If you suffer from bruxism, clenching or grinding of your teeth, veneers can be damaged, chipped or cracked from this. If you suffer from bruxism, speak with your cosmetic dentist about wearing a mouth guard at night to protect your new smile.

How to select a color for your veneers.

When considering veneers a common question is how white the veneers should be. Usually, the answer is to whiten your natural teeth to either the level of whiteness you want or to the brightest they can be. Your cosmetic dentist will then have the veneers made to that color. Teeth are of course not monochromatic, so typically more than one color is used to create a very natural look. This color variation is critical in avoiding fake or artificial looking teeth. It is the internal contrast of colors that help create vitality. The internal play of light on the porcelain in the restoration helps to create this vitality. Surface texture is also very important, and helps to break up light reflections and make the crown or veneer look more natural.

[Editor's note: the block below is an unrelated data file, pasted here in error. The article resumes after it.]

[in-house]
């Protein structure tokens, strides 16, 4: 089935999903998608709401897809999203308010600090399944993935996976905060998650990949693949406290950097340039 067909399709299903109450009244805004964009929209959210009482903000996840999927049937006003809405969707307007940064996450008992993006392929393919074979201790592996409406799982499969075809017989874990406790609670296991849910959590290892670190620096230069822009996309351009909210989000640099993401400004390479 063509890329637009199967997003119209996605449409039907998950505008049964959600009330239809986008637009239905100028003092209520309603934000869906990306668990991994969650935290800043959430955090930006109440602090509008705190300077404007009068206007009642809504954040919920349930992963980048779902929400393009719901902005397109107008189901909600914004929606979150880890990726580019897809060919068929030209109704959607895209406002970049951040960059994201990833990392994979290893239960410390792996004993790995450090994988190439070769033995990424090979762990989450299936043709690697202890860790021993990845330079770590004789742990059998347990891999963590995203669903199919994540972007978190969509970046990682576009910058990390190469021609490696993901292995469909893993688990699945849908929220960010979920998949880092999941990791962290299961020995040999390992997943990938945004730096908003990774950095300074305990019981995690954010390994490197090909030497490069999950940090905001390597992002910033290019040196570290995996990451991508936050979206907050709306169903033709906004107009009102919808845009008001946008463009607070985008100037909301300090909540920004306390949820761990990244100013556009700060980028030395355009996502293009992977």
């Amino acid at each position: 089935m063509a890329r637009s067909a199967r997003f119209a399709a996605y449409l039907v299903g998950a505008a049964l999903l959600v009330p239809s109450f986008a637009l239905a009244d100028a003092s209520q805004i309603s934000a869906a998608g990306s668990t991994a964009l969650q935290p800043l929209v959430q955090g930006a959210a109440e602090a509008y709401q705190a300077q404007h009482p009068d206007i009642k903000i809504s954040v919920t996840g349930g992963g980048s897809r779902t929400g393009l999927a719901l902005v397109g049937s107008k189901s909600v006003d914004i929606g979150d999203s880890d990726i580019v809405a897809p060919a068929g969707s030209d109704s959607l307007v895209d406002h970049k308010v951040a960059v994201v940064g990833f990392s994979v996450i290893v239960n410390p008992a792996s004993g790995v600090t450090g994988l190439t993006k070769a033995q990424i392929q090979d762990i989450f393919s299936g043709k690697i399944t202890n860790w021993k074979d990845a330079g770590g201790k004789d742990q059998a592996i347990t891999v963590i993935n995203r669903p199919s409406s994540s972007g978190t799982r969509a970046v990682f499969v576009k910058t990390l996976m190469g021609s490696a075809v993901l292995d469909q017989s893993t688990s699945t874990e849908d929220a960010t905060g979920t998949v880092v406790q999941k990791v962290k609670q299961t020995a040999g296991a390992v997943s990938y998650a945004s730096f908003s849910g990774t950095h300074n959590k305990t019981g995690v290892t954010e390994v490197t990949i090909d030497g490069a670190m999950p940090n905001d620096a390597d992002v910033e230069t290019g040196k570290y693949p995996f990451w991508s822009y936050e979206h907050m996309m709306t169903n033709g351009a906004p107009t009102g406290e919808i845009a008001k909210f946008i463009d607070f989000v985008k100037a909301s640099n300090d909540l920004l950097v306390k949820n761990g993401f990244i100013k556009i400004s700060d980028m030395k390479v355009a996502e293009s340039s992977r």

There is no one standard system in the dental field to measure and determine tooth color. The most often heard about, however, is the Vita shade guide. This guide divides tooth color into four basic shade ranges:
A (reddish brown)
B (reddish yellow)
C (gray)
D (reddish gray).

In the A range there are five levels of darkness. Ranges B, C and D, each have four levels.

Not all of your teeth are the same natural color. Usually your eye teeth tend to be darker than the others, your front teeth are typically the whitest, and molars tend to be a shade between the two. The goal for everyone is to achieve their individual optimum whiteness while still looking natural.